July 12-- MIAMI-Cameron Maybin was once a figure of organizational hope for the Marlins.
A former first-round pick of the Detroit Tigers, Maybin, along with Andrew Miller, was the main return in the infamous Miguel Cabrera trade that sent the 24-year-old Cabrera to Detroit, where he won two AL MVPs.
The Marlins traded Miller to the Red Sox in 2010, and Miller has since won a World Series and become one of the most dominant relievers in the game. Maybin was traded away in 2010 too, and though his resume isn't as jaw-dropping as Cabrera's or Miller's, he won a World Series of his own with the Houston Astros last season.
In that sense, Maybin's presence on this year's Miami roster can invoke a feeling of what could have been.
But things are much different for Maybin this time around. The 2018 Marlins are in a rebuilding phase, and the veteran outfielder's role on the team isn't to be a centerpiece of the future. It's to show the younger Marlins what a winning baseball player looks like.
To Maybin, that means finding a way to take pressure off yourself.
"I think last year, one thing I took from the atmosphere I was in in Houston was they enjoy coming to the ballpark," Maybin said. "They don't show up and put pressure on themselves to win ball games. It's like, 'Hey, let's go out there and play hard, have fun and do what we do.'
"... And those, I think, are how you build a winning environment, a winning culture and a very strong character and team-oriented environment."
That's a lesson that's hard to learn, especially for young players with high expectations, like outfielders Lewis Brinson and Brian Anderson.
Maybin says Anderson is a perfectionist, which isn't necessarily a bad thing, but Maybin is there to make sure Anderson doesn't get too hard on himself.
And Brinson's first few years of baseball are similar to what Maybin's were. He too was drafted in the first round at 18 years old. Eventually, like Maybin, Brinson was traded to the Marlins in a big, offseason deal and has become a focal point for the coming years of the franchise.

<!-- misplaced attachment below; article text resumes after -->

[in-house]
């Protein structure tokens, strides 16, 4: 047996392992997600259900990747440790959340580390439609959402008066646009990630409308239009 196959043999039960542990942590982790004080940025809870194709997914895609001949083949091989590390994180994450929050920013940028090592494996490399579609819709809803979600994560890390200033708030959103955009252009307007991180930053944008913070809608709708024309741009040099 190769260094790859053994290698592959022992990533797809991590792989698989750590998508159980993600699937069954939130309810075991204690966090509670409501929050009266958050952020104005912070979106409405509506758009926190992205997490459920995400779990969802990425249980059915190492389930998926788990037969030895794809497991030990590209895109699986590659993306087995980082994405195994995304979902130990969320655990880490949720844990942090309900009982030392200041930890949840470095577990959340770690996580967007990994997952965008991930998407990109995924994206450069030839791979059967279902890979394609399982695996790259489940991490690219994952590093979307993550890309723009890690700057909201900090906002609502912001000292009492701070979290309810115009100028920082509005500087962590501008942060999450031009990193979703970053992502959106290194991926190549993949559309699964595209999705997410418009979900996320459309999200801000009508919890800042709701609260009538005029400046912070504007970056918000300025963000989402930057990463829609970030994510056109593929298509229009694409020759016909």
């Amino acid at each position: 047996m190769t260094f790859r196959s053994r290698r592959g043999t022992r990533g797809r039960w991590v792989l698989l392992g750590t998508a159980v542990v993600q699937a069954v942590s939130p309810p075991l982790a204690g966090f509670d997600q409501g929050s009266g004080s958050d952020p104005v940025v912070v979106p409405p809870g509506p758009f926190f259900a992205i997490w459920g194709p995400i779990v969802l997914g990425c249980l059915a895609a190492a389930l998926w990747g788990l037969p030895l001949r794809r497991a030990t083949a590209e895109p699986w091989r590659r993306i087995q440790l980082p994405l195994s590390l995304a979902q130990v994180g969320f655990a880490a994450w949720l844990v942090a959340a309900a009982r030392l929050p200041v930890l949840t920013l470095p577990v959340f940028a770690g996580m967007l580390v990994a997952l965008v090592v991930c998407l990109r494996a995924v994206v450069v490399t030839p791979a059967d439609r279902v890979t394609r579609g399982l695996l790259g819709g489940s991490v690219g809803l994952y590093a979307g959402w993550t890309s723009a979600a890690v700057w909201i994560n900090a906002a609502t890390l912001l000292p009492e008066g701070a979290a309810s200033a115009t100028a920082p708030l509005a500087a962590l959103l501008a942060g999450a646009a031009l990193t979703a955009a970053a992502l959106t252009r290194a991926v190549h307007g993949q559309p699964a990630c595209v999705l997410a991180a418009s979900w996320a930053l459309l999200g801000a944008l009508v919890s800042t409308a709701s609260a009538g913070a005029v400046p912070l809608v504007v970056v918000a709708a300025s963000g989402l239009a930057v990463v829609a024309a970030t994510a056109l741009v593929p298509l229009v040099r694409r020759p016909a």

A key difference is Maybin had to learn how to deal with the pressure that comes with high expectations on his own. He says he didn't have anybody to tell him to take it easy on himself, to remember to stay positive.
So as Brinson faces what Maybin once faced, the veteran is trying to be there for the rookie.
"You can always get advice on what you've been through from the older guys," Maybin said. "So from that standpoint, yeah, you know, especially being young and the struggles that you'll go through, and I'm trying to let these guys know that the struggles will pass. And you've gotta be confident even when you have the rough times ahead."
"You just kind of got to go through it," Brinson added. "... If I have any questions about pressure and coming up to the big leagues for the first time, I know can go to somebody like him for some advice definitely."
The two have become close. As Brinson was being interviewed by his locker Wednesday, Maybin walked by and told him jokingly to stop lying. Brinson returned the favor when it was Maybin's turn to talk to a reporter. Brinson likes to remind Maybin that he used to watch him on television growing up in South Florida.
Brinson sees similarities in his and Maybin's styles of play. Maybin sees similarities beyond that. He sees the pressures Brinson is facing, because he faced them himself. In his years away from the Marlins, Maybin learned how to deal with those pressures and become a winning player.
"He's just a good influence in our clubhouse, so I think it's really what we thought when we brought Cam in," said Marlins manager Don Mattingly. "We wanted some leadership, you know, among our young guys, and I think he's given us that-the guy that prepares, that works, that's into the game, that's always kind of upbeat and always pushing to, you know, keep going."
If all had gone right 10 years ago, Maybin might never have left Miami, becoming the franchise player many thought he could be. But in the end, it was Maybin's success away from the Marlins and the lessons he learned along the way that brought him back this season.
In Maybin's first go-round, he struggled to live up to his expectations, and after three seasons, he was dealt to the Padres.
Now, a season after becoming a World Series champion, Maybin is back in Miami, playing without pressure and doing exactly what the Marlins expected of him.
(c)2018 Sun Sentinel (Fort Lauderdale, Fla.)
Visit the Sun Sentinel (Fort Lauderdale, Fla.) at www.sun-sentinel.com
Distributed by Tribune Content Agency, LLC.